At Least the Fishing is Good
07 December 2011 | Vero Beach Marina
We got a lot done while we were at the dock. We charged the batteries, got to drink drip coffee, filled the water tanks and did laundry. Then Matt, from the local Yanmar dealership, came.
He was very nice and very professional. It turns out that we were right. (Sometimes it's not great to be right.) There is an oil leak from the rear engine seal. Matt took the time to take things apart far enough to see if the prop shaft and transmission were properly aligned. They were not. He described it as grossly misaligned. While he was here we asked him about the hot water. The engine no longer seems to heat our water. He looked at it for about 30 seconds and said, "That's because it's not plumbed correctly".
So what happens now? We're back on the mooring while he submits his report and about 30 pictures he took to the Yanmar distributor. He said it usually only takes them about a day to authorize service. He won't be able to do anything until next week. He probably won't know until Monday when he can start the work. He estimates about 40 hours of repair work (the original estimate for the installation was 80 hours). He thinks it can be done at a dock, but if the propeller shaft won't come loose, the boat may have to be pulled so they can do that from underneath. If they pull the boat, we'll have to take it about 15 miles further south to Ft. Pierce, because there are no boatyards with travel lifts here.
After he left we took the boat back to the mooring they assigned us. This time we are by ourselves, but right next to our new friends on Kanau. Since the boat had been run (at least back from the dock) Bud thought it would be a good time to do the 25-hour transmission fluid change. Bud bought a small pump that goes on our electric drill and has tubes to pump oil, etc. out of a dipstick hole. We tried to use that on the transmission. We got some fluid out of the dipstick hole, and we got some more out of the filter mount, but less than a quarter of what it holds. Checking the manual, our model needs to have the fluid drained from a drain plug. That, of course, was on the far side of the engine, so Bud was again lying over the engine and dangling into the bilge. No container would fit in the little bit of space to get below the drain hole, so he ended up draining the fluid into a gallon zip lock bag. He got most of it, but couldn't hold the bag and the plug and get the bag out, so dropped the plug into the bag, which I then took while he plugged the hole with his fingers. I fished the plug out of the bag, wiped it off and gave it to him. We had to repeat the process using a quart bag to get the last half-quart out. Altogether it took about two hours to drain about 4 and a half quarts of transmission fluid. We called the Yanmar Dealer here and asked if they could plumb a line up from that drain plug so we could use the pump to pump the fluid out without the acrobatics. The woman in the office said they've done that for other boats, but we haven't heard back from them yet. Bud didn't want to put fluid back in it until that's done, so we're sitting here without a functioning transmission (and still with no automatic bilge pump).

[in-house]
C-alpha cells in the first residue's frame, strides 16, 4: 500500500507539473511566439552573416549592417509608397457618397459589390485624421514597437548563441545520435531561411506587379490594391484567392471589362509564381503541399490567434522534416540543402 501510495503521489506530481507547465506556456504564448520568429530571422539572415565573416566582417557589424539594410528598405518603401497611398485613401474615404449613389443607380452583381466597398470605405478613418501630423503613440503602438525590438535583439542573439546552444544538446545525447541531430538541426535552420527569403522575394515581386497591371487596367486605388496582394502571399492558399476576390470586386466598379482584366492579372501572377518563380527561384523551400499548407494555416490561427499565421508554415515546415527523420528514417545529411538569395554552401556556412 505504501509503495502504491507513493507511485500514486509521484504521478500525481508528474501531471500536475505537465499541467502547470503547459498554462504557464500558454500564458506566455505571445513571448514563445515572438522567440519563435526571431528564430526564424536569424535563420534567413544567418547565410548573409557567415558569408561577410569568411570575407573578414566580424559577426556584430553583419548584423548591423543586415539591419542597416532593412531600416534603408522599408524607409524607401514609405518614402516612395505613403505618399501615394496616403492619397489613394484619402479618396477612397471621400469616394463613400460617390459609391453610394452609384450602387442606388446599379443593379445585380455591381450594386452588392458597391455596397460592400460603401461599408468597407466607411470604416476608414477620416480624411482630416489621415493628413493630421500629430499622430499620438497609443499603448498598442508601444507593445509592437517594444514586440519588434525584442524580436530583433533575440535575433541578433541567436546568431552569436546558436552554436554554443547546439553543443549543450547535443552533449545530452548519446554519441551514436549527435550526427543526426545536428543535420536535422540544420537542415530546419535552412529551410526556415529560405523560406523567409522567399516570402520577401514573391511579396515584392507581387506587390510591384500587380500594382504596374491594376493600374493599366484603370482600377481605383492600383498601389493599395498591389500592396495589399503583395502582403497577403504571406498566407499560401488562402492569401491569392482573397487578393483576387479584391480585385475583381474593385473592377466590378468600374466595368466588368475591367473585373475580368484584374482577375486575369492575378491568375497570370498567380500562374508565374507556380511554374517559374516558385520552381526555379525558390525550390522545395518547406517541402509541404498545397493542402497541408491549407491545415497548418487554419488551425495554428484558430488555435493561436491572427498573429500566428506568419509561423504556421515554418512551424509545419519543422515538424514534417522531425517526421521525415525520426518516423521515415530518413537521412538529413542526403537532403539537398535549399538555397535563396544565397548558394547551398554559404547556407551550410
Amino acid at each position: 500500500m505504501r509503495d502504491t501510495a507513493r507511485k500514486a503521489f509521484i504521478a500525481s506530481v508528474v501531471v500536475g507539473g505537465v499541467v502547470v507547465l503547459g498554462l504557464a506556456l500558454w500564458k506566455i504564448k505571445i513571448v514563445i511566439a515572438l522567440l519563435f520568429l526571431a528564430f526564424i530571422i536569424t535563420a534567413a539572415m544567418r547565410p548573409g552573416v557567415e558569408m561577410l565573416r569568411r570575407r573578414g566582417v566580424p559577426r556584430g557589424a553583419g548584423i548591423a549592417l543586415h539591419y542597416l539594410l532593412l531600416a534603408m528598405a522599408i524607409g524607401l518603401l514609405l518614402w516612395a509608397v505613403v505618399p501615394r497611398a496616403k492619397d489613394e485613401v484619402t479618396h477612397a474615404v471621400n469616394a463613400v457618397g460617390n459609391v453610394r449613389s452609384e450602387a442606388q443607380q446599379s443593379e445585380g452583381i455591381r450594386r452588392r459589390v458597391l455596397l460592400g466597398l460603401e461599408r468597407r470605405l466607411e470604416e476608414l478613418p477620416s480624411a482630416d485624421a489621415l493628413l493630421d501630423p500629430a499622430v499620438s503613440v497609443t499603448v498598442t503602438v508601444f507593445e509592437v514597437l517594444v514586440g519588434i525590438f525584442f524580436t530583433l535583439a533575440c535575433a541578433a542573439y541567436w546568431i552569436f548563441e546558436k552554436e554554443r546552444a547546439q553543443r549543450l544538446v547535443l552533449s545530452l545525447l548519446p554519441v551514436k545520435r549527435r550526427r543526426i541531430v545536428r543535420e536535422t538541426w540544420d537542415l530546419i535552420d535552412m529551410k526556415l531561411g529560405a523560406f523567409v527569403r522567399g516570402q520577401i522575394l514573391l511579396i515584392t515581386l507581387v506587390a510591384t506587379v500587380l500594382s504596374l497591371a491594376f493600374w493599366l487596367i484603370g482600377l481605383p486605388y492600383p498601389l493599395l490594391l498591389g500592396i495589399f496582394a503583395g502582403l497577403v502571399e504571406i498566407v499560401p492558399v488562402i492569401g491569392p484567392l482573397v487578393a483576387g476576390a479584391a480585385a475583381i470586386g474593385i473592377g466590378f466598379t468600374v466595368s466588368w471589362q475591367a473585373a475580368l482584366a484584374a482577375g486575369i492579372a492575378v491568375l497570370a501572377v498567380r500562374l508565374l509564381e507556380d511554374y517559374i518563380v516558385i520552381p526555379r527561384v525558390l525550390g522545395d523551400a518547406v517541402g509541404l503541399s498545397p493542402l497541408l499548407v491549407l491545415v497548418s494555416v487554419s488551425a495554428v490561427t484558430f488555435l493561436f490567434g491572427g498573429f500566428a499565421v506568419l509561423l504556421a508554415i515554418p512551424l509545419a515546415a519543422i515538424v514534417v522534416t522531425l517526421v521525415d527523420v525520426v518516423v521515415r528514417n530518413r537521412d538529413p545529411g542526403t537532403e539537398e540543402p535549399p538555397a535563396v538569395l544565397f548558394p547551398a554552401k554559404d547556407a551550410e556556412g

But we're safe and warm. The dinghy is working fine. There's a pump-out boat for holding tanks and we're on the list for a pump-out tomorrow. After the transmission fluid fiasco, Bud wanted to do a little fishing. He and I left Fuzzy sleeping in the salon and took the dinghy back out to the point where he fished yesterday. He almost immediately caught the 18-inch spotted sea trout in the picture, which he should have kept, but let go. So I guess if we're going to be stuck somewhere this is a good place to be stuck. By the way, if you look closely at the mouth of the sea trout you'll see it has one big tooth in the center of its mouth. I took a close up of it, which I put in the gallery. Weird.